Today at IDEA, I posted this and would love your comments:
Today is the National Day of Action for Education Transformation and Justice. Thousands of teachers, youth, and activists around the country will be doing something today to say, “enough already” and call for a deeper and more nuanced conversation about the purposes and practices of education in America.
Yet, many activists won’t be seeking transformation or nuance or engagement. Instead, they will defend education and demonize broadly the forces that call for school reform.
And therein lies the root of the problem.
The most transformative act someone could take today is to walk into a public school and have a real conversation with a student, a principal, and a teacher about what is happening there. Or we could call a meeting of parents together to talk about what we really want to be happening in our schools and in our communities. We need the mothers and our best teachers and our students to turn down the arguing and turn up real dialogue. When is the last time you saw moms, teachers, and students having a real, honest, down and dirty conversation about the state of learning in your town?
Today, my action is to go and meet with students and staff at Next Door, Inc. in Hood River, Oregon to learn about the value of a program that offers dignity and voice to youth that have previously been incarcerated. It isn’t sexy. There won’t be a big banner or march. But it holds the potential to weave yet one more strand into the fabric of what might bring about real change.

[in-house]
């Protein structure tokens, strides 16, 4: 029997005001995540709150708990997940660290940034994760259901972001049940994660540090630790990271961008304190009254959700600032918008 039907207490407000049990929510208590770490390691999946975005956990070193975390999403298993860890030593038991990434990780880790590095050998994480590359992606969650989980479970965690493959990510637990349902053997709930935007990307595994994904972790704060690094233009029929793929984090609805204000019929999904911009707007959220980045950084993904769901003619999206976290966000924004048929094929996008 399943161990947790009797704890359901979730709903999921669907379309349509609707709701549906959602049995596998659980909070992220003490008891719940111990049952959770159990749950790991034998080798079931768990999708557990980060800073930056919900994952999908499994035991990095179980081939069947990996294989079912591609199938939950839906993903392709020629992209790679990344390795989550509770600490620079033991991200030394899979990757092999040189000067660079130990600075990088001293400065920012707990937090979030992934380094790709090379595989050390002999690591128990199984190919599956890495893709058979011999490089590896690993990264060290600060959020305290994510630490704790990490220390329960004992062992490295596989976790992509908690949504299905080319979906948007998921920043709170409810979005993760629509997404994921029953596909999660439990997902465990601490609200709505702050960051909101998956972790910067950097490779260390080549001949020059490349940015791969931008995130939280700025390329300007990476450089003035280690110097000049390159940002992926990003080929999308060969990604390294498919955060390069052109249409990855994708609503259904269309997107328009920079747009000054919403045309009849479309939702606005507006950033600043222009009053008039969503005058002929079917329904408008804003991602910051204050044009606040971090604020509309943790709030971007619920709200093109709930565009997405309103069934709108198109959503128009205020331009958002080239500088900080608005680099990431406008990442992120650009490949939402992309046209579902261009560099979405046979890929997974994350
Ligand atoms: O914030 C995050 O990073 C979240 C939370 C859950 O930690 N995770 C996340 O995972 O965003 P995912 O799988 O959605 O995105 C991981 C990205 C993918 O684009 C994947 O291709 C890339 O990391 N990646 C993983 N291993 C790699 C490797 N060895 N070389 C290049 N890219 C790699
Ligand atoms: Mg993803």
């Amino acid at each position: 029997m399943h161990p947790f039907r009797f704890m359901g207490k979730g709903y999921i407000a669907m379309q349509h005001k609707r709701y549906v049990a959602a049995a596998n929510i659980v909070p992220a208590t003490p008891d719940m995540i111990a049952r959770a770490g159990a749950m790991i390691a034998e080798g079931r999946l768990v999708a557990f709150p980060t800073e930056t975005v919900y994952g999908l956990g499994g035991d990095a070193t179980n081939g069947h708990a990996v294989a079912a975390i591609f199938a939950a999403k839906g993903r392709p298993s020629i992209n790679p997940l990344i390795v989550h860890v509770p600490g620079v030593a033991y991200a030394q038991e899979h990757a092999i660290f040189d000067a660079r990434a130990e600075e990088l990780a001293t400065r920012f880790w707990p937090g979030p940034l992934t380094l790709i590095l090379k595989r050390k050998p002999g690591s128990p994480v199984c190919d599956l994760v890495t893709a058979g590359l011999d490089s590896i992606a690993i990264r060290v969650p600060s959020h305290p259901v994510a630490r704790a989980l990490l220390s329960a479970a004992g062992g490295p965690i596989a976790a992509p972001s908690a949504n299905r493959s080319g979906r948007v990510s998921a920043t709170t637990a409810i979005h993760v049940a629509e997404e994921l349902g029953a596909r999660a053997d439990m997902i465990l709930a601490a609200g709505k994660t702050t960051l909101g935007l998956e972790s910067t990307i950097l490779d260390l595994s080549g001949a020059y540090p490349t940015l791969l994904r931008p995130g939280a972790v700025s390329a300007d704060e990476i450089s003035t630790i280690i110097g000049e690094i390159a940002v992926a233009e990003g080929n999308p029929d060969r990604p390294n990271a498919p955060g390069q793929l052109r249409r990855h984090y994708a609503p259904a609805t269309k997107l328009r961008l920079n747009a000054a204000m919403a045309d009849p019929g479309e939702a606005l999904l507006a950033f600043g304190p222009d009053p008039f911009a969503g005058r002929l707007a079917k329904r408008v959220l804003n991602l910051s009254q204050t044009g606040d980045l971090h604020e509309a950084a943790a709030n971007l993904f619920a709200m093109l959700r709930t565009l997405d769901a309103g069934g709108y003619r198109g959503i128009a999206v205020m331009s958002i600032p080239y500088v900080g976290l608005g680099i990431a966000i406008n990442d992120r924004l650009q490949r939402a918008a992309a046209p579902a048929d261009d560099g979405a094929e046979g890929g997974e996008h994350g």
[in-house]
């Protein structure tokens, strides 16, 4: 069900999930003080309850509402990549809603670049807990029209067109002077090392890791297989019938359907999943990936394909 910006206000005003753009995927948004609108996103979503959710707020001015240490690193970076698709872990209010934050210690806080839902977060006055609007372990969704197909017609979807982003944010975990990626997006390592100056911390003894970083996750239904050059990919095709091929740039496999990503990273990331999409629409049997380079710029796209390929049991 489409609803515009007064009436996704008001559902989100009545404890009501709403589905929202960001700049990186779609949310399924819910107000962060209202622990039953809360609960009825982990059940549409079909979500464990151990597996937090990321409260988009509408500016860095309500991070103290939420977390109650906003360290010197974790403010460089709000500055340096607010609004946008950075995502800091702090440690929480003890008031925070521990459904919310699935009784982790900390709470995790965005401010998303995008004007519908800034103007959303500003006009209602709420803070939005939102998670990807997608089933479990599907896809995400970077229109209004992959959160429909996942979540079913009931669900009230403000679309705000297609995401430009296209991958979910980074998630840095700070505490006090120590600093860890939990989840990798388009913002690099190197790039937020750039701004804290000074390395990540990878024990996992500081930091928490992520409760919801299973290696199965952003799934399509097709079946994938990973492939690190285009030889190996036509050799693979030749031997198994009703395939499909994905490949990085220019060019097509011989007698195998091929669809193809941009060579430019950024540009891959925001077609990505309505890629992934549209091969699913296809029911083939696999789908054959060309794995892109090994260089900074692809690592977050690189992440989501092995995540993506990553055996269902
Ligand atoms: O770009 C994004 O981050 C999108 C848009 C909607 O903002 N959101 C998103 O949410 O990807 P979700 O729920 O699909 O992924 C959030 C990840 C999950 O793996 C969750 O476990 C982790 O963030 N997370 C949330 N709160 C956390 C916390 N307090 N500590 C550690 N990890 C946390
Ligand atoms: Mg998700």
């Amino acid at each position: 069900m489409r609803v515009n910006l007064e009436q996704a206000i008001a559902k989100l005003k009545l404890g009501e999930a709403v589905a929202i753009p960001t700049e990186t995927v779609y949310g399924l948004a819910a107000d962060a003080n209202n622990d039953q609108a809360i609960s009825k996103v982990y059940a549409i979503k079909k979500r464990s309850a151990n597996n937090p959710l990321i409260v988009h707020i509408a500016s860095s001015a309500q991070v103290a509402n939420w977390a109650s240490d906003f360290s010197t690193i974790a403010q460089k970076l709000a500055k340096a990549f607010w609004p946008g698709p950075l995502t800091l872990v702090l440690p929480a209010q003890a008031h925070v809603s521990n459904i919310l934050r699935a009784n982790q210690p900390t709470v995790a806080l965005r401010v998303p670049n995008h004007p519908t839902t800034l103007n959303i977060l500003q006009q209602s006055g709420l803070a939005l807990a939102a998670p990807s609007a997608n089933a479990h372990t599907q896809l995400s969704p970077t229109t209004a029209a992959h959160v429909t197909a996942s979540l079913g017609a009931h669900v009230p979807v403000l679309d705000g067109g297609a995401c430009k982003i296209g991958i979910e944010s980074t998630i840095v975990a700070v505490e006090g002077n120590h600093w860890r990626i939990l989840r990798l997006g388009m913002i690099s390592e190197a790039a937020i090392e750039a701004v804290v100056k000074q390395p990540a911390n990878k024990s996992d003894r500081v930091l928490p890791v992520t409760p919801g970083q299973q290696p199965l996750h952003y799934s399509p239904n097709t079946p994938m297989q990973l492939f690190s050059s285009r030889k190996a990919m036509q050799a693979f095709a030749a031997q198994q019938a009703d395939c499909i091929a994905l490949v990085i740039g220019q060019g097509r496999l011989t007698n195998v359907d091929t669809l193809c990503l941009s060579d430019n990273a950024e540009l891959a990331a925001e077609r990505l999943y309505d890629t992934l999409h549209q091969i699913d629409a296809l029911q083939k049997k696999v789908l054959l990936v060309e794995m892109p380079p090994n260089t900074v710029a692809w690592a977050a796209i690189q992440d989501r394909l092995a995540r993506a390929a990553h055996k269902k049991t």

It is too easy for anyone interested in the lives of youth and the health of our communities to have our attention turned by the latest policy threat, the newest movie, or the largest grant initiative. I see this in myself as well.
Meanwhile, rather then building the strategic networks and relationships and quality practices needed to spur real change, our energy flows out into protest.
The all too simple attack on teachers is met by an all too simple attack on charter schools, the Gates Foundation, or corporations.
Our students and communities deserve more nuanced, more powerful, and more honest conversations.
So do something radical today. Use today’s call to action to set-up a meeting with your local principal and ask her/him to arrive ready to generously listen to the real needs and issues of parents, youth, and teachers.
Or keep it simple, ask a young person you love what they dream about and what they want to see happening in the community you share. Then listen. Deeply and generously listen.
I can think of few better actions to take today.